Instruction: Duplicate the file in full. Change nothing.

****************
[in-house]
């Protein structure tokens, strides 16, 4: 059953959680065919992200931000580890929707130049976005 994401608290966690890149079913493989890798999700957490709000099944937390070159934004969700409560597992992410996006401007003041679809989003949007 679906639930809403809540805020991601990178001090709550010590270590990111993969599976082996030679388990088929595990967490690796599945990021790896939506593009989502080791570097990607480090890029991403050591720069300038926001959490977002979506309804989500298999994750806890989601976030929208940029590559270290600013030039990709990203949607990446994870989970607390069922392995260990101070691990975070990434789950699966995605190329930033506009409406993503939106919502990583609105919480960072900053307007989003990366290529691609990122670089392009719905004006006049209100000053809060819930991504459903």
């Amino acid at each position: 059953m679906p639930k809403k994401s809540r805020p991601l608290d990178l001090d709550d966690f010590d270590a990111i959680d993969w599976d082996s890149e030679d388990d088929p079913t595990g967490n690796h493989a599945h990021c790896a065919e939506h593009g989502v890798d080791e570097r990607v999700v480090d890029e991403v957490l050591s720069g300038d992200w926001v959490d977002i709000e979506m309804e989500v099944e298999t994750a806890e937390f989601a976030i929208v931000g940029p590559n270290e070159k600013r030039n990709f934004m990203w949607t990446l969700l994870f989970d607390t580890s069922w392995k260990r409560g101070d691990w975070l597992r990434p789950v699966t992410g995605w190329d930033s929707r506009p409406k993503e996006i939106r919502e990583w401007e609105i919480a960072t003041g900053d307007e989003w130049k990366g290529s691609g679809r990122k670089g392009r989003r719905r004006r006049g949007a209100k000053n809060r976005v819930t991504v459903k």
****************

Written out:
[in-house]
């Protein structure tokens, strides 16, 4: 059953959680065919992200931000580890929707130049976005 994401608290966690890149079913493989890798999700957490709000099944937390070159934004969700409560597992992410996006401007003041679809989003949007 679906639930809403809540805020991601990178001090709550010590270590990111993969599976082996030679388990088929595990967490690796599945990021790896939506593009989502080791570097990607480090890029991403050591720069300038926001959490977002979506309804989500298999994750806890989601976030929208940029590559270290600013030039990709990203949607990446994870989970607390069922392995260990101070691990975070990434789950699966995605190329930033506009409406993503939106919502990583609105919480960072900053307007989003990366290529691609990122670089392009719905004006006049209100000053809060819930991504459903």
């Amino acid at each position: 059953m679906p639930k809403k994401s809540r805020p991601l608290d990178l001090d709550d966690f010590d270590a990111i959680d993969w599976d082996s890149e030679d388990d088929p079913t595990g967490n690796h493989a599945h990021c790896a065919e939506h593009g989502v890798d080791e570097r990607v999700v480090d890029e991403v957490l050591s720069g300038d992200w926001v959490d977002i709000e979506m309804e989500v099944e298999t994750a806890e937390f989601a976030i929208v931000g940029p590559n270290e070159k600013r030039n990709f934004m990203w949607t990446l969700l994870f989970d607390t580890s069922w392995k260990r409560g101070d691990w975070l597992r990434p789950v699966t992410g995605w190329d930033s929707r506009p409406k993503e996006i939106r919502e990583w401007e609105i919480a960072t003041g900053d307007e989003w130049k990366g290529s691609g679809r990122k670089g392009r989003r719905r004006r006049g949007a209100k000053n809060r976005v819930t991504v459903k």